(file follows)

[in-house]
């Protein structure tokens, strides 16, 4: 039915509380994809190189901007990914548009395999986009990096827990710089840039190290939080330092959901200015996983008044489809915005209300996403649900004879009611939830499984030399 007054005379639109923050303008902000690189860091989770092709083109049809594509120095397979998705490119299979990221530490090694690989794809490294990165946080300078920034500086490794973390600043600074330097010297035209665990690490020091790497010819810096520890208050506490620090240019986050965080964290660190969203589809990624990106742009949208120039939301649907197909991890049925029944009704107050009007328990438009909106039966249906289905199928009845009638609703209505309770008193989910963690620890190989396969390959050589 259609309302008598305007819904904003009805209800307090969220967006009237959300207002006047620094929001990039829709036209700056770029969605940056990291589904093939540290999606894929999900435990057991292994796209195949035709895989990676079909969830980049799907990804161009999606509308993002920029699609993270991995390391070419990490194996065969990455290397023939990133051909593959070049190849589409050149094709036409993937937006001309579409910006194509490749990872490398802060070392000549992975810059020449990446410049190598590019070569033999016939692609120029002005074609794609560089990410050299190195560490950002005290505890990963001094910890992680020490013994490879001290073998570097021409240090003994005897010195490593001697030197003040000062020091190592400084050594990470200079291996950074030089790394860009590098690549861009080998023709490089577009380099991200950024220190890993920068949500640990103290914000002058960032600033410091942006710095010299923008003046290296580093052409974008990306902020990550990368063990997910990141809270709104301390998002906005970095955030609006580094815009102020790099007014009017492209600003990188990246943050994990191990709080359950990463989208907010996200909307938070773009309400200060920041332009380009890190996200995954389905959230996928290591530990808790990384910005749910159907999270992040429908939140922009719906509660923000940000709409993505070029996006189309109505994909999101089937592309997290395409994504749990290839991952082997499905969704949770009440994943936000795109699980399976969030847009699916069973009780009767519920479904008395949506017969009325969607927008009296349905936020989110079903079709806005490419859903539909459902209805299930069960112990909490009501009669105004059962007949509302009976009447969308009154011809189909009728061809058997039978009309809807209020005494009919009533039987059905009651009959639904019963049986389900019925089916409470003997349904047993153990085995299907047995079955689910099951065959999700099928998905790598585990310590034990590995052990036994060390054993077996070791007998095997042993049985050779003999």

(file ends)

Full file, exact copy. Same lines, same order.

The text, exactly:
[in-house]
């Protein structure tokens, strides 16, 4: 039915509380994809190189901007990914548009395999986009990096827990710089840039190290939080330092959901200015996983008044489809915005209300996403649900004879009611939830499984030399 007054005379639109923050303008902000690189860091989770092709083109049809594509120095397979998705490119299979990221530490090694690989794809490294990165946080300078920034500086490794973390600043600074330097010297035209665990690490020091790497010819810096520890208050506490620090240019986050965080964290660190969203589809990624990106742009949208120039939301649907197909991890049925029944009704107050009007328990438009909106039966249906289905199928009845009638609703209505309770008193989910963690620890190989396969390959050589 259609309302008598305007819904904003009805209800307090969220967006009237959300207002006047620094929001990039829709036209700056770029969605940056990291589904093939540290999606894929999900435990057991292994796209195949035709895989990676079909969830980049799907990804161009999606509308993002920029699609993270991995390391070419990490194996065969990455290397023939990133051909593959070049190849589409050149094709036409993937937006001309579409910006194509490749990872490398802060070392000549992975810059020449990446410049190598590019070569033999016939692609120029002005074609794609560089990410050299190195560490950002005290505890990963001094910890992680020490013994490879001290073998570097021409240090003994005897010195490593001697030197003040000062020091190592400084050594990470200079291996950074030089790394860009590098690549861009080998023709490089577009380099991200950024220190890993920068949500640990103290914000002058960032600033410091942006710095010299923008003046290296580093052409974008990306902020990550990368063990997910990141809270709104301390998002906005970095955030609006580094815009102020790099007014009017492209600003990188990246943050994990191990709080359950990463989208907010996200909307938070773009309400200060920041332009380009890190996200995954389905959230996928290591530990808790990384910005749910159907999270992040429908939140922009719906509660923000940000709409993505070029996006189309109505994909999101089937592309997290395409994504749990290839991952082997499905969704949770009440994943936000795109699980399976969030847009699916069973009780009767519920479904008395949506017969009325969607927008009296349905936020989110079903079709806005490419859903539909459902209805299930069960112990909490009501009669105004059962007949509302009976009447969308009154011809189909009728061809058997039978009309809807209020005494009919009533039987059905009651009959639904019963049986389900019925089916409470003997349904047993153990085995299907047995079955689910099951065959999700099928998905790598585990310590034990590995052990036994060390054993077996070791007998095997042993049985050779003999």